The complete guide to finding a guitar teacher
When finding the right person to teach guitar to you or your child, it can be hard to know where to start. But, if you want the best possible chances of finding a great teacher to teach your child, help you master your existing guitar technique, or help you with your newly chosen hobby, you’ve come to the right spot!
Encore musicians has the largest selection of teachers and musicians in the UK—we can confidently help you out with all the things you might need to know when choosing the perfect teacher for you, as well as link you up with them!
In this article, you’ll find all the info needed to start private guitar lessons: where you can take them, tips on finding the ideal teacher for you (or your child), and the main credentials to keep an eye out for.
Finding the right teacher can be completely transformational, so let us help find you the perfect match.
Much like a pair of shoes, where no one size fits all, guitar teachers are not all the same! Finding the right fit for your needs and skill level (not to mention style, guitar type, and learning aims) is key to making the experience as comfortable (or as positively challenging) as possible.
We believe that guitar lessons with the right person can make the difference between a transformational musical experience, and one you’d rather forget. So: let us help you find the perfect match!
Starting your search
Looking for teachers local to your home or workplace, or your child’s school, is absolutely key to achieving success. New hobbies or activities simply tend to stick better when the place they occur are local to you. And, as we all know, motivation can certainly slump after a few weeks if you’ve got to regularly take the tube across the city to get to your teacher!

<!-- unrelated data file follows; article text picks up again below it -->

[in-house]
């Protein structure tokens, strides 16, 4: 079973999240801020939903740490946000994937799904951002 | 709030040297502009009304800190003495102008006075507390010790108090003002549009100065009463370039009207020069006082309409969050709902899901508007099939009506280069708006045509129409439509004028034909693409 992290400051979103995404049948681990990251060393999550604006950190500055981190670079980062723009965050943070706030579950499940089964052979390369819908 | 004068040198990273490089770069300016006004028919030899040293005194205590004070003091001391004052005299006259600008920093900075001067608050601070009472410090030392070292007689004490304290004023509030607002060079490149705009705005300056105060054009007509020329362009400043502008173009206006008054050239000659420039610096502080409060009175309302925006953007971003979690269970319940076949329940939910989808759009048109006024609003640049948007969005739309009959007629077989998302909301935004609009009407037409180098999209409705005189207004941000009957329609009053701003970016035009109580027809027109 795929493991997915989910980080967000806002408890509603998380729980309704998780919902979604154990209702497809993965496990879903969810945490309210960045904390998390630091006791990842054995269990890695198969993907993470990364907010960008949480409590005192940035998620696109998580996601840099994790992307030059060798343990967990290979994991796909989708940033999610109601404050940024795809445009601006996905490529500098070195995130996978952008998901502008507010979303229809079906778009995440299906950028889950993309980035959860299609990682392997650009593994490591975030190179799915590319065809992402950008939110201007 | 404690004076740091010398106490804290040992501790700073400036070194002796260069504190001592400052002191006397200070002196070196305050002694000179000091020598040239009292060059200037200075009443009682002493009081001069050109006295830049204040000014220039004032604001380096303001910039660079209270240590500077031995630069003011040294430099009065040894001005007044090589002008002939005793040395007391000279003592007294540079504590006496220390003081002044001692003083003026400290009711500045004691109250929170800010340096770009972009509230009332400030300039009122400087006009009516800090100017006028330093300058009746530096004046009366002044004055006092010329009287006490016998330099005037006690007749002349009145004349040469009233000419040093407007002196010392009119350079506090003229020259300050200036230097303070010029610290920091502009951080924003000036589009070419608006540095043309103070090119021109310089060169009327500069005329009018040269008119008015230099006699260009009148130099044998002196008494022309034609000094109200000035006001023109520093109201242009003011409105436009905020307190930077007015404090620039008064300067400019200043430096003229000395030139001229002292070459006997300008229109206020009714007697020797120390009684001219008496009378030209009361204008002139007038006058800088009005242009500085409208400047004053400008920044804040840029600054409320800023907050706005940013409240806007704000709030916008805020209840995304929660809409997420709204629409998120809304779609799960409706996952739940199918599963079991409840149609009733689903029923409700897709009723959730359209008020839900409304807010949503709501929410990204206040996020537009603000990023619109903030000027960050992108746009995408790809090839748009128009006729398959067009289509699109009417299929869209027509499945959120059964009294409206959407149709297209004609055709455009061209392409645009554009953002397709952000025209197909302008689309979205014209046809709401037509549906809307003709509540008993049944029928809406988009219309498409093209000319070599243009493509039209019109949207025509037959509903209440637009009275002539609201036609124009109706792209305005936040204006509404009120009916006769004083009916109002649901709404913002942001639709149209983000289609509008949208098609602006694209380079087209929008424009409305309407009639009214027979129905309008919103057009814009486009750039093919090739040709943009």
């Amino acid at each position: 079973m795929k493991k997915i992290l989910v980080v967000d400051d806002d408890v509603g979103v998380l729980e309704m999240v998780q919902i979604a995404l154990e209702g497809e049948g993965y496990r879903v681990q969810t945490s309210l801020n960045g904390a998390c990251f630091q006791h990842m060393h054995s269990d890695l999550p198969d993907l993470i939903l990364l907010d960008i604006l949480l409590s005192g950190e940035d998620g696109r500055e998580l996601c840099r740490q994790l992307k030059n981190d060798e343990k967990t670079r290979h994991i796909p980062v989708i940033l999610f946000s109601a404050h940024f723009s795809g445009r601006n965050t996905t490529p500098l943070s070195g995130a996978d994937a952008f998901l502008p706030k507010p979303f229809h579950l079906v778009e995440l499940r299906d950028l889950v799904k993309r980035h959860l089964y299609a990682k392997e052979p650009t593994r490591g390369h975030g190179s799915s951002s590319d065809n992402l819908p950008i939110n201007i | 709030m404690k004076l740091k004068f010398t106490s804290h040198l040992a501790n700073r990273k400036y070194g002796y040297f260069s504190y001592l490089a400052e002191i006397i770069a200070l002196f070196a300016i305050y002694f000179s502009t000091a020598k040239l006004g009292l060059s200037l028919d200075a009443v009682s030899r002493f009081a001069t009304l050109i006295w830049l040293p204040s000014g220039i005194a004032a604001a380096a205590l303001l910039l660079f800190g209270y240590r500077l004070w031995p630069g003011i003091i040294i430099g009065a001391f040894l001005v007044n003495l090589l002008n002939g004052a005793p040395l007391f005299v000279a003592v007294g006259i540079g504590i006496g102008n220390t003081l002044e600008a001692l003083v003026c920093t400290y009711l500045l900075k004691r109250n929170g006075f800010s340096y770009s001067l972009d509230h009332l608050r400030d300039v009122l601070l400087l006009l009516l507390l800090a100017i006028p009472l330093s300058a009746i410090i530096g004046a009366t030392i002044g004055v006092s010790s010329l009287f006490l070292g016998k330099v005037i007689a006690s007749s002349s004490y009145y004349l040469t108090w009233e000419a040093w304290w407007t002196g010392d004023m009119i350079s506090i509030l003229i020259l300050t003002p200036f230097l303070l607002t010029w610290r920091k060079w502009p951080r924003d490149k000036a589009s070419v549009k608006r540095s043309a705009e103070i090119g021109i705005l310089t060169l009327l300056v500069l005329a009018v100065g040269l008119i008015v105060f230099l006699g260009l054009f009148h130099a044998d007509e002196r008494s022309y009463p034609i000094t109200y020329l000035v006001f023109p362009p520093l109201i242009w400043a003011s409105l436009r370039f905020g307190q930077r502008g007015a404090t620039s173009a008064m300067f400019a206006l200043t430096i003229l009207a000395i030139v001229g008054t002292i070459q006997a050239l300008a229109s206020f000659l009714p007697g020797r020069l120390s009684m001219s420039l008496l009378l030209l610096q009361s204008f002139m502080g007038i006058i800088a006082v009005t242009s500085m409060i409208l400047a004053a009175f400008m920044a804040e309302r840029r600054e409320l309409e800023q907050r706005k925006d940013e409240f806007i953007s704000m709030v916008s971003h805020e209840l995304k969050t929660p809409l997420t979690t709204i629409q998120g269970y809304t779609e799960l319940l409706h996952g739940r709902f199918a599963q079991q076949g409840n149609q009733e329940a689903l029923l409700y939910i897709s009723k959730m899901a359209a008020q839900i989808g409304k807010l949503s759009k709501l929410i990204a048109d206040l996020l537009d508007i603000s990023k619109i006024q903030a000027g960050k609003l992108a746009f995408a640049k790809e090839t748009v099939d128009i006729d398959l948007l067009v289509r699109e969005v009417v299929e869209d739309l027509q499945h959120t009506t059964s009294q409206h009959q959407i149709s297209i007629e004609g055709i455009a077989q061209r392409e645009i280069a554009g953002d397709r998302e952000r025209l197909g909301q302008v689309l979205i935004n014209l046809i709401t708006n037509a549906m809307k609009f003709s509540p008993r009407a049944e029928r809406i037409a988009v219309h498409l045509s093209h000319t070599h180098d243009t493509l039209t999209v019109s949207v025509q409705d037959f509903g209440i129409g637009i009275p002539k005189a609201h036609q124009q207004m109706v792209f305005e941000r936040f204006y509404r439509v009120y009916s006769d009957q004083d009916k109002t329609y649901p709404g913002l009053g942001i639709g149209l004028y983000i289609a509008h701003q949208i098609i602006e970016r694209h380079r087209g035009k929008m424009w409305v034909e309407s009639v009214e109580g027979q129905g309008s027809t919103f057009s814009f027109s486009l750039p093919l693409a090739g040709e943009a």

Our guitar teachers will generally have a radius they are comfortable travelling within to teach their students. However, for some types of guitar teacher (like electric guitar), they will usually be better placed to teach students from their own home or studio, where their equipment is set up and ready to go.
If you are already skilled at guitar, or are looking to brush up on advanced techniques (e.g., for jazz/classical guitar), another option available could be video lessons (i.e., via Skype or Discord). Obviously, the useful thing about video lessons is that you can conduct them anywhere, so long as you have your own instrument on your end.
That said, we generally always advise that in person lessons are undertaken for the most part. With video lessons, you simply cannot build the same level of rapport with your teacher; closer observation of how your skills and guitar technique is coming along is also made far more difficult without that in-person interaction. Small, incremental improvements—which form the basis of any great guitarist’s technique—can be built on over time in a much easier fashion with in-person lessons.
Learning online vs. in person
Because technology today is so fast and connected, and the resources have available have grown exponentially, learning guitar can be done by using online resources, like videos and written tutorials, quite effectively. However, while this can provide a good introduction to guitar technique and offer an overview of methods to learn the instrument, it is very difficult to get a rounded, deep knowledge of your instrument by these means. Also, motivation and research can often be directed onto the wrong things (like speed), where a personal touch with a skilled teacher who will focus on quality is what is needed to take your playing to the next level.
Immediate feedback on your playing is extremely important when learning guitar, and one to one time with a teacher is key to that. Having a teacher present means that concepts (like tone, voicings, or picking patterns) can be explained in a variety of ways; playing methods and fingerings can be demonstrated and tailored to your pace; any blockages to correct technique can be pinpointed and fixed. Overall, the journey of learning guitar will be far more organic—flexible and bespoke to you or your child’s preferred learning style.